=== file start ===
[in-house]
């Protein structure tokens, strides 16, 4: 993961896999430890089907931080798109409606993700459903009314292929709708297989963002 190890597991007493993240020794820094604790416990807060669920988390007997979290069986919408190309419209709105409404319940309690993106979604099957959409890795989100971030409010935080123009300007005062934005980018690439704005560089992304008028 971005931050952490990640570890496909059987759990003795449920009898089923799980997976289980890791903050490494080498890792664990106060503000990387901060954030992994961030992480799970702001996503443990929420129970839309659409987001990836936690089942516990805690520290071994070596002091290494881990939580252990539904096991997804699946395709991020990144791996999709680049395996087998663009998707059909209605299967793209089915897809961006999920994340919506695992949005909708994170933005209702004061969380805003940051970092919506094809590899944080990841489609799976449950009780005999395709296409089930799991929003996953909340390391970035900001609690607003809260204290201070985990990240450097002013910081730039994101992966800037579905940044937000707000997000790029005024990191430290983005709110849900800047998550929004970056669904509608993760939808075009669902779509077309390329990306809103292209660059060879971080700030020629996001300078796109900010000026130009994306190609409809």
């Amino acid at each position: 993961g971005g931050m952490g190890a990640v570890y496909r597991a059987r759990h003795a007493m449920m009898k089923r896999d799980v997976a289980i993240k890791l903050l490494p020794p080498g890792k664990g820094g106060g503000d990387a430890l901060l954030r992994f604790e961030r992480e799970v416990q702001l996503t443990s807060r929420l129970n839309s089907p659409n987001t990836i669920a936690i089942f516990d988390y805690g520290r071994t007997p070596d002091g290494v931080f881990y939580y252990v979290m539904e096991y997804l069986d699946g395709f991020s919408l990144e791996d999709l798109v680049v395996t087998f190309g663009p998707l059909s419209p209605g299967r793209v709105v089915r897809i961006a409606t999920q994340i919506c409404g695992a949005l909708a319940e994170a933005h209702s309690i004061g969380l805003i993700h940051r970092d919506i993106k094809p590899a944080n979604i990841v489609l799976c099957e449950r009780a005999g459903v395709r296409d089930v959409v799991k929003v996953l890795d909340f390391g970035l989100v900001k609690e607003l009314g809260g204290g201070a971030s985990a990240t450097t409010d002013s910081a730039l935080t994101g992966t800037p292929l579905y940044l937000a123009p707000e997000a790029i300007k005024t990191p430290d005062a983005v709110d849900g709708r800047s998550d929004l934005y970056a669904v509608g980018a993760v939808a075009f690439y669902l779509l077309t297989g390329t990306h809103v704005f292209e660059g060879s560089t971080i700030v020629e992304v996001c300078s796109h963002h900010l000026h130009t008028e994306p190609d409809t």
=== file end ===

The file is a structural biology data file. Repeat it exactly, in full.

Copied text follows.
[in-house]
């Protein structure tokens, strides 16, 4: 993961896999430890089907931080798109409606993700459903009314292929709708297989963002 190890597991007493993240020794820094604790416990807060669920988390007997979290069986919408190309419209709105409404319940309690993106979604099957959409890795989100971030409010935080123009300007005062934005980018690439704005560089992304008028 971005931050952490990640570890496909059987759990003795449920009898089923799980997976289980890791903050490494080498890792664990106060503000990387901060954030992994961030992480799970702001996503443990929420129970839309659409987001990836936690089942516990805690520290071994070596002091290494881990939580252990539904096991997804699946395709991020990144791996999709680049395996087998663009998707059909209605299967793209089915897809961006999920994340919506695992949005909708994170933005209702004061969380805003940051970092919506094809590899944080990841489609799976449950009780005999395709296409089930799991929003996953909340390391970035900001609690607003809260204290201070985990990240450097002013910081730039994101992966800037579905940044937000707000997000790029005024990191430290983005709110849900800047998550929004970056669904509608993760939808075009669902779509077309390329990306809103292209660059060879971080700030020629996001300078796109900010000026130009994306190609409809």
């Amino acid at each position: 993961g971005g931050m952490g190890a990640v570890y496909r597991a059987r759990h003795a007493m449920m009898k089923r896999d799980v997976a289980i993240k890791l903050l490494p020794p080498g890792k664990g820094g106060g503000d990387a430890l901060l954030r992994f604790e961030r992480e799970v416990q702001l996503t443990s807060r929420l129970n839309s089907p659409n987001t990836i669920a936690i089942f516990d988390y805690g520290r071994t007997p070596d002091g290494v931080f881990y939580y252990v979290m539904e096991y997804l069986d699946g395709f991020s919408l990144e791996d999709l798109v680049v395996t087998f190309g663009p998707l059909s419209p209605g299967r793209v709105v089915r897809i961006a409606t999920q994340i919506c409404g695992a949005l909708a319940e994170a933005h209702s309690i004061g969380l805003i993700h940051r970092d919506i993106k094809p590899a944080n979604i990841v489609l799976c099957e449950r009780a005999g459903v395709r296409d089930v959409v799991k929003v996953l890795d909340f390391g970035l989100v900001k609690e607003l009314g809260g204290g201070a971030s985990a990240t450097t409010d002013s910081a730039l935080t994101g992966t800037p292929l579905y940044l937000a123009p707000e997000a790029i300007k005024t990191p430290d005062a983005v709110d849900g709708r800047s998550d929004l934005y970056a669904v509608g980018a993760v939808a075009f690439y669902l779509l077309t297989g390329t990306h809103v704005f292209e660059g060879s560089t971080i700030v020629e992304v996001c300078s796109h963002h900010l000026h130009t008028e994306p190609d409809t």